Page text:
> already existing currency, probably $US" - but then, are you
> actually creating a currency?

I think it would have to be a floating currency like Bitcoin because
the value of the metals would go up as it became more certain that
there would be either a market to sell the stuff to space based
manufacturers, or it became more certain that there would be
technology to bring it safely and cheaply down to earth.

>> As a numismatist with 30+ years experience in studying money in
>> its myriad forms, I can assure you that this would be accepted as real
>> money by a very large number of people. It might even become more
>> accepted than government fiat money if there were enough precious
>> metals collected.
> And what would you do when - not if - lawyers come after you for
> trying to force the US to break its treaty obligations against
> nationally appropriating a celestial object by recognizing private
> ownership of one?  This is different from private ownership of a
> satellite launched from Earth, since we're talking about gold that
> never was on the ground in the first place.

The current group of would be asteroid miners have to deal with this
anyway. While it is not a solved problem, I assume they'll figure that
one out without me.

>>> Would you?  Then would you invest in a venture that sought to
>>> create a space elevator?  How much are you willing to part with?
>> If a company had a plan that sounded plausible, primarily in terms of
>> the material to build the tether, I would definitely invest in it.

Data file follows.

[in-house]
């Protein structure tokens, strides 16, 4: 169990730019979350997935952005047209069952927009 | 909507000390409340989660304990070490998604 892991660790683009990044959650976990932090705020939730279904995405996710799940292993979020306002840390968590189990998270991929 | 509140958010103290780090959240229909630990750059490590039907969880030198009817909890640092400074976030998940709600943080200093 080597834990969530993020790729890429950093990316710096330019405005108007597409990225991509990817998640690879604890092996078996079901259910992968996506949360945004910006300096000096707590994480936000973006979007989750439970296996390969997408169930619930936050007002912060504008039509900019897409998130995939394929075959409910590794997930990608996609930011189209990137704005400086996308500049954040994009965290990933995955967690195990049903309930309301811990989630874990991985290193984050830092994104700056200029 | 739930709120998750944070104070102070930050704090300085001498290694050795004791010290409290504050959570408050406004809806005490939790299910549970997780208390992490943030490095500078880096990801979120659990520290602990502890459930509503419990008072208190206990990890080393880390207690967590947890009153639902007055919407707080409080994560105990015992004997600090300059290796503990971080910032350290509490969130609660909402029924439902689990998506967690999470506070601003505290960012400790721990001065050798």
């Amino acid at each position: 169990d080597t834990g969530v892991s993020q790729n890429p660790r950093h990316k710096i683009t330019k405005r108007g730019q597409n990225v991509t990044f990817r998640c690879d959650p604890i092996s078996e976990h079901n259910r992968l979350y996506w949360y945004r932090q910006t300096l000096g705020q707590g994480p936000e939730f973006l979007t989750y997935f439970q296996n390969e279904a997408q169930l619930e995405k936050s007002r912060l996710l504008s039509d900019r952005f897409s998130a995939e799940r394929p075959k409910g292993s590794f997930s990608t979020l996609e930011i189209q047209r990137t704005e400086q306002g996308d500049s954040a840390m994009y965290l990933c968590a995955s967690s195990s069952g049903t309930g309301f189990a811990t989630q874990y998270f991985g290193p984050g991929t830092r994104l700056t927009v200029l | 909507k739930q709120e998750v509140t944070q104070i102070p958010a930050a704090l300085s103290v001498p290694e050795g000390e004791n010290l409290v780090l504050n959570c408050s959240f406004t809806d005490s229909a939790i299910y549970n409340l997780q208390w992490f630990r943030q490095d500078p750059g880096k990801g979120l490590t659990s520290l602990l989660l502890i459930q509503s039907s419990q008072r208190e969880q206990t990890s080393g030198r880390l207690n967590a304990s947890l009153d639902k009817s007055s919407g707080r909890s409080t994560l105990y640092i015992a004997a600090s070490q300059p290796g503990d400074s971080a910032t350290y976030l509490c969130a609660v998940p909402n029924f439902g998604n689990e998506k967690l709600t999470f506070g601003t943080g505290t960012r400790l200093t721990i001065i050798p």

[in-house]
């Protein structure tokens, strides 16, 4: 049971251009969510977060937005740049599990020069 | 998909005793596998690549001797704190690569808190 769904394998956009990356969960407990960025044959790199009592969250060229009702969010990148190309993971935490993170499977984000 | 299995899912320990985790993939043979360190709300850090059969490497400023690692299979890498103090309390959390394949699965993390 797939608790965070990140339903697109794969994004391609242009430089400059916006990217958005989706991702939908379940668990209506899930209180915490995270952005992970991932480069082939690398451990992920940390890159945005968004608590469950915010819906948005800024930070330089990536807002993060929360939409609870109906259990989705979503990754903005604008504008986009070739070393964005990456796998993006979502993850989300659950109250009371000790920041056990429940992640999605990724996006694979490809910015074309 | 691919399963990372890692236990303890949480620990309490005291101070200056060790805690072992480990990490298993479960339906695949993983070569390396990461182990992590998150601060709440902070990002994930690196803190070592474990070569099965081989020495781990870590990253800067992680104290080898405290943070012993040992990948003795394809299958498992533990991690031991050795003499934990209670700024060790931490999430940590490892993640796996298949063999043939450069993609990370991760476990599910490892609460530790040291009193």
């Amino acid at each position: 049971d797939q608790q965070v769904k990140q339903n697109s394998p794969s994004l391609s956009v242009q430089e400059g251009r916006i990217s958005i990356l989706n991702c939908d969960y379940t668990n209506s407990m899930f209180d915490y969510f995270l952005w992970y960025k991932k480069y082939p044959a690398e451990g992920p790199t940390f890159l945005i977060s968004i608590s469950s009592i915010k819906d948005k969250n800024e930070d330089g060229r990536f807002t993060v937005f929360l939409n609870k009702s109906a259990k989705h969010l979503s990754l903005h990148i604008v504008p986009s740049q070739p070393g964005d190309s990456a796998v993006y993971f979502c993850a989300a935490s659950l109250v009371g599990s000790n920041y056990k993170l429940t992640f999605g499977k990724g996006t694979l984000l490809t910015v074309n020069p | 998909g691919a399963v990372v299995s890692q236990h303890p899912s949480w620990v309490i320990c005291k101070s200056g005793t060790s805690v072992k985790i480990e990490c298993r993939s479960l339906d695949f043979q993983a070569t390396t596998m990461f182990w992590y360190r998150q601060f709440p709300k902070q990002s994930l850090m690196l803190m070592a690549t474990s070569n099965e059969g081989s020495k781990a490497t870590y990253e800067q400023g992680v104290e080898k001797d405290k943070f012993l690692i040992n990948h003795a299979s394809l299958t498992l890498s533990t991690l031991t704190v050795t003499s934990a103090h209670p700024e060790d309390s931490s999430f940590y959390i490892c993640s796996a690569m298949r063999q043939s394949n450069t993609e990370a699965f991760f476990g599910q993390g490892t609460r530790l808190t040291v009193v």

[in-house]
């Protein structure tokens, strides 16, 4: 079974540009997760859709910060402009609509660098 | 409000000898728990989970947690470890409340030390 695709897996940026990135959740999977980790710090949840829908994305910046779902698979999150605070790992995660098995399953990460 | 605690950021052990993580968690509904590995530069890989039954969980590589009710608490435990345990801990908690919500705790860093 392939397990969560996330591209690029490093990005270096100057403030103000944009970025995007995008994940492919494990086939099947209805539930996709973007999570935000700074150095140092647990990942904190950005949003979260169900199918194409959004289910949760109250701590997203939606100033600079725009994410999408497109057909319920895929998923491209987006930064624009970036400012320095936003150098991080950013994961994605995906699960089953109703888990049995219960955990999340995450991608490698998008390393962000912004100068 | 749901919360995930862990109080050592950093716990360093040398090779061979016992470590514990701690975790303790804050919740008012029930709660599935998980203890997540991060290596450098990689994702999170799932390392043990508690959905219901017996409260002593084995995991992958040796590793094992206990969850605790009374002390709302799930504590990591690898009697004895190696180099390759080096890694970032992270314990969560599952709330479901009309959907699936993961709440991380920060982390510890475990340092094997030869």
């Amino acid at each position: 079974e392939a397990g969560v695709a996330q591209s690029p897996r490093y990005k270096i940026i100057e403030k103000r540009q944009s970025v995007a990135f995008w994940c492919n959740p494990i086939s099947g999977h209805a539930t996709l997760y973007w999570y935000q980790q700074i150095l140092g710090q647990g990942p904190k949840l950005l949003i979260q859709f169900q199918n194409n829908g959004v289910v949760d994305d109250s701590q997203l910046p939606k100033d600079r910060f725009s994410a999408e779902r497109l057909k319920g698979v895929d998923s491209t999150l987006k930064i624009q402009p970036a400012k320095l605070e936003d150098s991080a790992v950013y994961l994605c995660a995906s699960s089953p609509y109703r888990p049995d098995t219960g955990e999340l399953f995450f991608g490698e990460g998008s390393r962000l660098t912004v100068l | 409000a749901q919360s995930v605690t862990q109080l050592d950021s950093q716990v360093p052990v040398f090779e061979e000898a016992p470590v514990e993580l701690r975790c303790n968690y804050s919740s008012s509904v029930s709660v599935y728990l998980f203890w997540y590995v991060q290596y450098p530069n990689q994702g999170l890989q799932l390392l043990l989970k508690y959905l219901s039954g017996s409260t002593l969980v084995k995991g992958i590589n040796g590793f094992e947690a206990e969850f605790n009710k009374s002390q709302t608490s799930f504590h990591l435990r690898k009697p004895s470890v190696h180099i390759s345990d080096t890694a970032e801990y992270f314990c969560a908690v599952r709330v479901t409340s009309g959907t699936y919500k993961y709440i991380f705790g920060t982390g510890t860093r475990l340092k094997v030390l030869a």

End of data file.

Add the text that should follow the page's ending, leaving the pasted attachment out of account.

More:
> What about a company that's aiming to dramatically increase
> public access to space, so that enough demand for space access
> arises that funding for a space elevator may materialize?  If you're
> serious about that, and have a few million dollars to spare...well,
> so am I.  If you really mean it, let me know and I'll brief you on my
> idea offlist; it's something that could be started today if the funding
> was in place, and could be profitable (with enough customer
> acquisition) in less than 5 years.

Unfortunately, my millions are now gone. It's a very sad story. If I
get millions again, we can have a chat. It does sound like you have
some very interesting ideas, and I wish you the very best of luck with
all of them. Access to space is important to all of us.

>> In fact, if you really want to stretch it, you might be able to build
>> a currency based on the gold that a certain company WILL collect at
>> some time in the future.
> That currency is called "derivatives".  I reject the notion that it is
> possible to build this currency, only because this currency already
> exists, and any effort to build it anew would almost inevitably fall
> back into using what already exists.

I don't doubt that you could create and sell a derivative based on
metals in outer space. But even a derivative has to anchor to reality
at some point, and that is the point at which the interesting part
will happen.

It would sure be awesome to have a government independent currency
based in space metals though... that would be cool. Perhaps I'm
thinking too much of libertarian utopia... but this seems to fit my
view as part of a better future.